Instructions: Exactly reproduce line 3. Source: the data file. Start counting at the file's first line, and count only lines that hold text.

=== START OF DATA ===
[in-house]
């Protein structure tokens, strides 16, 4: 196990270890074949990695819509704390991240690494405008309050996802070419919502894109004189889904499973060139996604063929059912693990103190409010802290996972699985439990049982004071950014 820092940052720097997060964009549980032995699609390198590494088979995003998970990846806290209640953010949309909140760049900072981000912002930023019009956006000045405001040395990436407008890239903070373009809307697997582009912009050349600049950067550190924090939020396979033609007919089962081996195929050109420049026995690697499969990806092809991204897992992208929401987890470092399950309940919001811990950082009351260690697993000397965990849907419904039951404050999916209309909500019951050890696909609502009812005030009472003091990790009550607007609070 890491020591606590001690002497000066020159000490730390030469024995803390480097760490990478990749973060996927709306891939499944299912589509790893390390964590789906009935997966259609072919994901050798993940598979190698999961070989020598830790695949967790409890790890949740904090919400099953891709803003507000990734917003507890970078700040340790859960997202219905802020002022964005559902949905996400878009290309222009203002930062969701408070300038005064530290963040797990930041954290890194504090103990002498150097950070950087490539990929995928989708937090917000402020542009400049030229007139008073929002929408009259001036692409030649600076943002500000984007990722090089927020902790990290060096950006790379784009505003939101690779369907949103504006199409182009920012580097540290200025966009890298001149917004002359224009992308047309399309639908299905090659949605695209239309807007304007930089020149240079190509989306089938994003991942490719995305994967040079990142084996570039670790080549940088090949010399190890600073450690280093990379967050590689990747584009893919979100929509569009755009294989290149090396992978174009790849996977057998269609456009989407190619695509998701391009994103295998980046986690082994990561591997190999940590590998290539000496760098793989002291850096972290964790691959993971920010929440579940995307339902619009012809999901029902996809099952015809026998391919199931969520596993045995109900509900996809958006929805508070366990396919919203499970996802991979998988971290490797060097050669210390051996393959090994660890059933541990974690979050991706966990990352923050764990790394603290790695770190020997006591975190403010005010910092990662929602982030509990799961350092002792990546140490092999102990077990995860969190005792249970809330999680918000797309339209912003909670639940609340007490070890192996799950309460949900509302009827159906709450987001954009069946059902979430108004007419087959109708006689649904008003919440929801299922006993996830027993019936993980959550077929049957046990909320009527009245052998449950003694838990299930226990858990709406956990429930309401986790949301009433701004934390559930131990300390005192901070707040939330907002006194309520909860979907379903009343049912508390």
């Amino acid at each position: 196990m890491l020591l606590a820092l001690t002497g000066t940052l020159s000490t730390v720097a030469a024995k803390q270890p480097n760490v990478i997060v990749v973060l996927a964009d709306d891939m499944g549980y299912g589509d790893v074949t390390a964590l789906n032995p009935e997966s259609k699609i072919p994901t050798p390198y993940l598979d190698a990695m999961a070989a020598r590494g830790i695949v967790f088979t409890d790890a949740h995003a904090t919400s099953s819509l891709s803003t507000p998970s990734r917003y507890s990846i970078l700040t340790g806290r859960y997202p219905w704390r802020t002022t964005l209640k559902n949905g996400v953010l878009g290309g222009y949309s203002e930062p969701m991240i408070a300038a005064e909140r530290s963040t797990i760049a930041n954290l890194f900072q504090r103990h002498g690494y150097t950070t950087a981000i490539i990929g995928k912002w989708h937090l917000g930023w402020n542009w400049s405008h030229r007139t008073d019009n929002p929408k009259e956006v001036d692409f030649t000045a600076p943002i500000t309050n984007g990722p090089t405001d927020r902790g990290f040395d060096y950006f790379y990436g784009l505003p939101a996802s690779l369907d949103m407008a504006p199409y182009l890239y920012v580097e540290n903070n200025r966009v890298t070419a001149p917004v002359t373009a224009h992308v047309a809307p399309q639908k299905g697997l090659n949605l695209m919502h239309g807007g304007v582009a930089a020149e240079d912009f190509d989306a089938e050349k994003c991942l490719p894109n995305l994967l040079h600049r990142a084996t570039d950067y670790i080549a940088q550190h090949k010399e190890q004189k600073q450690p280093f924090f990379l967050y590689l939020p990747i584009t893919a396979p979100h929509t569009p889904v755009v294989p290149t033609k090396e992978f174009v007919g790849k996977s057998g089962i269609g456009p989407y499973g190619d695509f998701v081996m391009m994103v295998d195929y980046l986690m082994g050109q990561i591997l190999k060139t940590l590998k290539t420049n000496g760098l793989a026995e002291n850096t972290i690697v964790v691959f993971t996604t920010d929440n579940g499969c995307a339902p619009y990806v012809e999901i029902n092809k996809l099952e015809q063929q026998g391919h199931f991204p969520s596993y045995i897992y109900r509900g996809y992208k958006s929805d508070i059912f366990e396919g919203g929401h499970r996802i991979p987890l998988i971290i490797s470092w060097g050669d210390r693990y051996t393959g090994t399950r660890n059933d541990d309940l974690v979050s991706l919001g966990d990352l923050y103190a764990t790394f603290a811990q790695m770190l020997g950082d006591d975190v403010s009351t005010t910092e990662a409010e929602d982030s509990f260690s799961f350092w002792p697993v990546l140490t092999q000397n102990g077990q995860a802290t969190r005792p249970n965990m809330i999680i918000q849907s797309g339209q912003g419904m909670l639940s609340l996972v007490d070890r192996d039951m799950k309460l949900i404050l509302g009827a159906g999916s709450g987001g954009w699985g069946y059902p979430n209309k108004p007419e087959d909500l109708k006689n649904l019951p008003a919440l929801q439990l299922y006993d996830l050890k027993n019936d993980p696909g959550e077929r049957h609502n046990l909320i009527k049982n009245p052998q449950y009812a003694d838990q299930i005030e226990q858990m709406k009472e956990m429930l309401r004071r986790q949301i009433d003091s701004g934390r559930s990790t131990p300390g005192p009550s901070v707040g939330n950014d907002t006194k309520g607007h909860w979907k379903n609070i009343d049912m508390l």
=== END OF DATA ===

């Amino acid at each position: 196990m890491l020591l606590a820092l001690t002497g000066t940052l020159s000490t730390v720097a030469a024995k803390q270890p480097n760490v990478i997060v990749v973060l996927a964009d709306d891939m499944g549980y299912g589509d790893v074949t390390a964590l789906n032995p009935e997966s259609k699609i072919p994901t050798p390198y993940l598979d190698a990695m999961a070989a020598r590494g830790i695949v967790f088979t409890d790890a949740h995003a904090t919400s099953s819509l891709s803003t507000p998970s990734r917003y507890s990846i970078l700040t340790g806290r859960y997202p219905w704390r802020t002022t964005l209640k559902n949905g996400v953010l878009g290309g222009y949309s203002e930062p969701m991240i408070a300038a005064e909140r530290s963040t797990i760049a930041n954290l890194f900072q504090r103990h002498g690494y150097t950070t950087a981000i490539i990929g995928k912002w989708h937090l917000g930023w402020n542009w400049s405008h030229r007139t008073d019009n929002p929408k009259e956006v001036d692409f030649t000045a600076p943002i500000t309050n984007g990722p090089t405001d927020r902790g990290f040395d060096y950006f790379y990436g784009l505003p939101a996802s690779l369907d949103m407008a504006p199409y182009l890239y920012v580097e540290n903070n200025r966009v890298t070419a001149p917004v002359t373009a224009h992308v047309a809307p399309q639908k299905g697997l090659n949605l695209m919502h239309g807007g304007v582009a930089a020149e240079d912009f190509d989306a089938e050349k994003c991942l490719p894109n995305l994967l040079h600049r990142a084996t570039d950067y670790i080549a940088q550190h090949k010399e190890q004189k600073q450690p280093f924090f990379l967050y590689l939020p990747i584009t893919a396979p979100h929509t569009p889904v755009v294989p290149t033609k090396e992978f174009v007919g790849k996977s057998g089962i269609g456009p989407y499973g190619d695509f998701v081996m391009m994103v295998d195929y980046l986690m082994g050109q990561i591997l190999k060139t940590l590998k290539t420049n000496g760098l793989a026995e002291n850096t972290i690697v964790v691959f993971t996604t920010d929440n579940g499969c995307a339902p619009y990806v012809e999901i029902n092809k996809l099952e015809q063929q026998g391919h199931f991204p969520s596993y045995i897992y109900r509900g996809y992208k958006s929805d508070i059912f366990e396919g919203g929401h499970r996802i991979p987890l998988i971290i490797s470092w060097g050669d210390r693990y051996t393959g090994t399950r660890n059933d541990d309940l974690v979050s991706l919001g966990d990352l923050y103190a764990t790394f603290a811990q790695m770190l020997g950082d006591d975190v403010s009351t005010t910092e990662a409010e929602d982030s509990f260690s799961f350092w002792p697993v990546l140490t092999q000397n102990g077990q995860a802290t969190r005792p249970n965990m809330i999680i918000q849907s797309g339209q912003g419904m909670l639940s609340l996972v007490d070890r192996d039951m799950k309460l949900i404050l509302g009827a159906g999916s709450g987001g954009w699985g069946y059902p979430n209309k108004p007419e087959d909500l109708k006689n649904l019951p008003a919440l929801q439990l299922y006993d996830l050890k027993n019936d993980p696909g959550e077929r049957h609502n046990l909320i009527k049982n009245p052998q449950y009812a003694d838990q299930i005030e226990q858990m709406k009472e956990m429930l309401r004071r986790q949301i009433d003091s701004g934390r559930s990790t131990p300390g005192p009550s901070v707040g939330n950014d907002t006194k309520g607007h909860w979907k379903n609070i009343d049912m508390l």